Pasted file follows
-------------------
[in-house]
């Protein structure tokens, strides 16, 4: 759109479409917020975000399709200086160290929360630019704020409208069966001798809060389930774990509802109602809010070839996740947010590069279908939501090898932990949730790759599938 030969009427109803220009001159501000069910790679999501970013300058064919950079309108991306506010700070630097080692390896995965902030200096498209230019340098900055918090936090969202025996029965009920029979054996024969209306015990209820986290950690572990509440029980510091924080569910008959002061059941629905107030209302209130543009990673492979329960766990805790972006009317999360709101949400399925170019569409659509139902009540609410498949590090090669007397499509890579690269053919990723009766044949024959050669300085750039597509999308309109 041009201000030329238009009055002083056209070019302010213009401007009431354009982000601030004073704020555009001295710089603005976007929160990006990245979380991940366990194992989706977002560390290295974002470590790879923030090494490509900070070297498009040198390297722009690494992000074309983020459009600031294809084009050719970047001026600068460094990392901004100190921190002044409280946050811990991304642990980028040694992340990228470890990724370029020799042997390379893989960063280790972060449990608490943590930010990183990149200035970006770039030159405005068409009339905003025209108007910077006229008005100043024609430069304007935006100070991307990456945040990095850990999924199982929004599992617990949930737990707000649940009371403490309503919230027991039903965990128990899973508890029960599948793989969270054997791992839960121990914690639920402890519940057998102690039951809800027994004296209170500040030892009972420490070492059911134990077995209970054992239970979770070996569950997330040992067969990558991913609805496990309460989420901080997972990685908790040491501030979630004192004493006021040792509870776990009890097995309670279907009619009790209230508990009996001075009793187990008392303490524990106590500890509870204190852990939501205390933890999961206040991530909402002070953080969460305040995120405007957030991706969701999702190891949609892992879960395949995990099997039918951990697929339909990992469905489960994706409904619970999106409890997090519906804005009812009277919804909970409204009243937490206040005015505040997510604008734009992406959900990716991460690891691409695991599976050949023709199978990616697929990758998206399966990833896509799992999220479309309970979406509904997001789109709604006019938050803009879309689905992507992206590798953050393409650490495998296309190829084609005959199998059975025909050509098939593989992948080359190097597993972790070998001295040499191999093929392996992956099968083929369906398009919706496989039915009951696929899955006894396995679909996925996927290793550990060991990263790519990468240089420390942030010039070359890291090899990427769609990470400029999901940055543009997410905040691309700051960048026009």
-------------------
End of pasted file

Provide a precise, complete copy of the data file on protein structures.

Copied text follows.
[in-house]
């Protein structure tokens, strides 16, 4: 759109479409917020975000399709200086160290929360630019704020409208069966001798809060389930774990509802109602809010070839996740947010590069279908939501090898932990949730790759599938 030969009427109803220009001159501000069910790679999501970013300058064919950079309108991306506010700070630097080692390896995965902030200096498209230019340098900055918090936090969202025996029965009920029979054996024969209306015990209820986290950690572990509440029980510091924080569910008959002061059941629905107030209302209130543009990673492979329960766990805790972006009317999360709101949400399925170019569409659509139902009540609410498949590090090669007397499509890579690269053919990723009766044949024959050669300085750039597509999308309109 041009201000030329238009009055002083056209070019302010213009401007009431354009982000601030004073704020555009001295710089603005976007929160990006990245979380991940366990194992989706977002560390290295974002470590790879923030090494490509900070070297498009040198390297722009690494992000074309983020459009600031294809084009050719970047001026600068460094990392901004100190921190002044409280946050811990991304642990980028040694992340990228470890990724370029020799042997390379893989960063280790972060449990608490943590930010990183990149200035970006770039030159405005068409009339905003025209108007910077006229008005100043024609430069304007935006100070991307990456945040990095850990999924199982929004599992617990949930737990707000649940009371403490309503919230027991039903965990128990899973508890029960599948793989969270054997791992839960121990914690639920402890519940057998102690039951809800027994004296209170500040030892009972420490070492059911134990077995209970054992239970979770070996569950997330040992067969990558991913609805496990309460989420901080997972990685908790040491501030979630004192004493006021040792509870776990009890097995309670279907009619009790209230508990009996001075009793187990008392303490524990106590500890509870204190852990939501205390933890999961206040991530909402002070953080969460305040995120405007957030991706969701999702190891949609892992879960395949995990099997039918951990697929339909990992469905489960994706409904619970999106409890997090519906804005009812009277919804909970409204009243937490206040005015505040997510604008734009992406959900990716991460690891691409695991599976050949023709199978990616697929990758998206399966990833896509799992999220479309309970979406509904997001789109709604006019938050803009879309689905992507992206590798953050393409650490495998296309190829084609005959199998059975025909050509098939593989992948080359190097597993972790070998001295040499191999093929392996992956099968083929369906398009919706496989039915009951696929899955006894396995679909996925996927290793550990060991990263790519990468240089420390942030010039070359890291090899990427769609990470400029999901940055543009997410905040691309700051960048026009």